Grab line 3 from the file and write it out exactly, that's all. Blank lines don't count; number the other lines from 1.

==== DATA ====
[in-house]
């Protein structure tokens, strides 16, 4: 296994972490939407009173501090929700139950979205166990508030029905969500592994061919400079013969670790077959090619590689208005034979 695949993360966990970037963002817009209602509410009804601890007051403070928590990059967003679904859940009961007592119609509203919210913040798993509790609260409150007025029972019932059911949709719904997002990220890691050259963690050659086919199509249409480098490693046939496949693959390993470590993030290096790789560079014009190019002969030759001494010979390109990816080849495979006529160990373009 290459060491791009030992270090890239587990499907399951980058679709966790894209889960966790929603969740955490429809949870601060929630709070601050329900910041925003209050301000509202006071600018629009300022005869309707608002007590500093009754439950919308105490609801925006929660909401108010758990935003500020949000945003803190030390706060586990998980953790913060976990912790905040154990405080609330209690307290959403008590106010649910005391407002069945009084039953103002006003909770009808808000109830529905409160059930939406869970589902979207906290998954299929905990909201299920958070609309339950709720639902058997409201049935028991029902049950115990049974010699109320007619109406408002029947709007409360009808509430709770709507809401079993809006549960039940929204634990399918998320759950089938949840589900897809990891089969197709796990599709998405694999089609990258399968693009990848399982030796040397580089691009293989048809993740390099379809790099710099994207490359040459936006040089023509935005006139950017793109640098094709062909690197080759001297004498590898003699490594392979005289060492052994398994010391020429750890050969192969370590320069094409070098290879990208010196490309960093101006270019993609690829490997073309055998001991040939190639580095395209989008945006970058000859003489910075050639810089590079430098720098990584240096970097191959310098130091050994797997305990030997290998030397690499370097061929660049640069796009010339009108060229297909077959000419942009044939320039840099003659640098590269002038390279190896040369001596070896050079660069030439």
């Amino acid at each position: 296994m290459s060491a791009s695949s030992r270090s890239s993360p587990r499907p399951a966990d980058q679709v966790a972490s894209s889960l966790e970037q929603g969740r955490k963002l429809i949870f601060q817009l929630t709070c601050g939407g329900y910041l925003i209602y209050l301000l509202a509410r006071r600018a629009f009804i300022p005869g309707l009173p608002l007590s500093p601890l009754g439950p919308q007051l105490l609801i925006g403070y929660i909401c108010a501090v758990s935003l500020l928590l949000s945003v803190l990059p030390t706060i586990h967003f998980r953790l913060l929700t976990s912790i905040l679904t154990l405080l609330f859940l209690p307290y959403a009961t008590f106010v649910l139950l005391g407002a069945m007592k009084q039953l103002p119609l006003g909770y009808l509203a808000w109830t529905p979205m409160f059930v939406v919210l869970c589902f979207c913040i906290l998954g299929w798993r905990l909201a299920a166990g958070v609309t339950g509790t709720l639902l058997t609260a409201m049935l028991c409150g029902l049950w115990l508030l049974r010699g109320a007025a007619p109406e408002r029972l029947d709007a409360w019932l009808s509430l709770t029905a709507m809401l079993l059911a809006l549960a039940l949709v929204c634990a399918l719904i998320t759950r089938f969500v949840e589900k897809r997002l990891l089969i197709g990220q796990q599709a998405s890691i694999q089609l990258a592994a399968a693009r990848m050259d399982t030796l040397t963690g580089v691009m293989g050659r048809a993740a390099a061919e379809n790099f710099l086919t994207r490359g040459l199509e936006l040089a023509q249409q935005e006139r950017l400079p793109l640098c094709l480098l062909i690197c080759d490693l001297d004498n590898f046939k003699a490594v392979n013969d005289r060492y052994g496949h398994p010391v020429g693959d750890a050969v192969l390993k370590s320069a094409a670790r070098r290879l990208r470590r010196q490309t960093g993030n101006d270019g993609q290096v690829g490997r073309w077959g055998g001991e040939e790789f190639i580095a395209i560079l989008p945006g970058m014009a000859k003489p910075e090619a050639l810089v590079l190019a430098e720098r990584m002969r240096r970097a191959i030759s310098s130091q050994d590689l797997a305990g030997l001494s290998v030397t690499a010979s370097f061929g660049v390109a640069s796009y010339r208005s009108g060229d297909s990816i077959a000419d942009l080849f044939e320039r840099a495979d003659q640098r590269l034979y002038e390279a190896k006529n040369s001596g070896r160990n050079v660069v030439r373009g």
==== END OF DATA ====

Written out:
């Amino acid at each position: 296994m290459s060491a791009s695949s030992r270090s890239s993360p587990r499907p399951a966990d980058q679709v966790a972490s894209s889960l966790e970037q929603g969740r955490k963002l429809i949870f601060q817009l929630t709070c601050g939407g329900y910041l925003i209602y209050l301000l509202a509410r006071r600018a629009f009804i300022p005869g309707l009173p608002l007590s500093p601890l009754g439950p919308q007051l105490l609801i925006g403070y929660i909401c108010a501090v758990s935003l500020l928590l949000s945003v803190l990059p030390t706060i586990h967003f998980r953790l913060l929700t976990s912790i905040l679904t154990l405080l609330f859940l209690p307290y959403a009961t008590f106010v649910l139950l005391g407002a069945m007592k009084q039953l103002p119609l006003g909770y009808l509203a808000w109830t529905p979205m409160f059930v939406v919210l869970c589902f979207c913040i906290l998954g299929w798993r905990l909201a299920a166990g958070v609309t339950g509790t709720l639902l058997t609260a409201m049935l028991c409150g029902l049950w115990l508030l049974r010699g109320a007025a007619p109406e408002r029972l029947d709007a409360w019932l009808s509430l709770t029905a709507m809401l079993l059911a809006l549960a039940l949709v929204c634990a399918l719904i998320t759950r089938f969500v949840e589900k897809r997002l990891l089969i197709g990220q796990q599709a998405s890691i694999q089609l990258a592994a399968a693009r990848m050259d399982t030796l040397t963690g580089v691009m293989g050659r048809a993740a390099a061919e379809n790099f710099l086919t994207r490359g040459l199509e936006l040089a023509q249409q935005e006139r950017l400079p793109l640098c094709l480098l062909i690197c080759d490693l001297d004498n590898f046939k003699a490594v392979n013969d005289r060492y052994g496949h398994p010391v020429g693959d750890a050969v192969l390993k370590s320069a094409a670790r070098r290879l990208r470590r010196q490309t960093g993030n101006d270019g993609q290096v690829g490997r073309w077959g055998g001991e040939e790789f190639i580095a395209i560079l989008p945006g970058m014009a000859k003489p910075e090619a050639l810089v590079l190019a430098e720098r990584m002969r240096r970097a191959i030759s310098s130091q050994d590689l797997a305990g030997l001494s290998v030397t690499a010979s370097f061929g660049v390109a640069s796009y010339r208005s009108g060229d297909s990816i077959a000419d942009l080849f044939e320039r840099a495979d003659q640098r590269l034979y002038e390279a190896k006529n040369s001596g070896r160990n050079v660069v030439r373009g």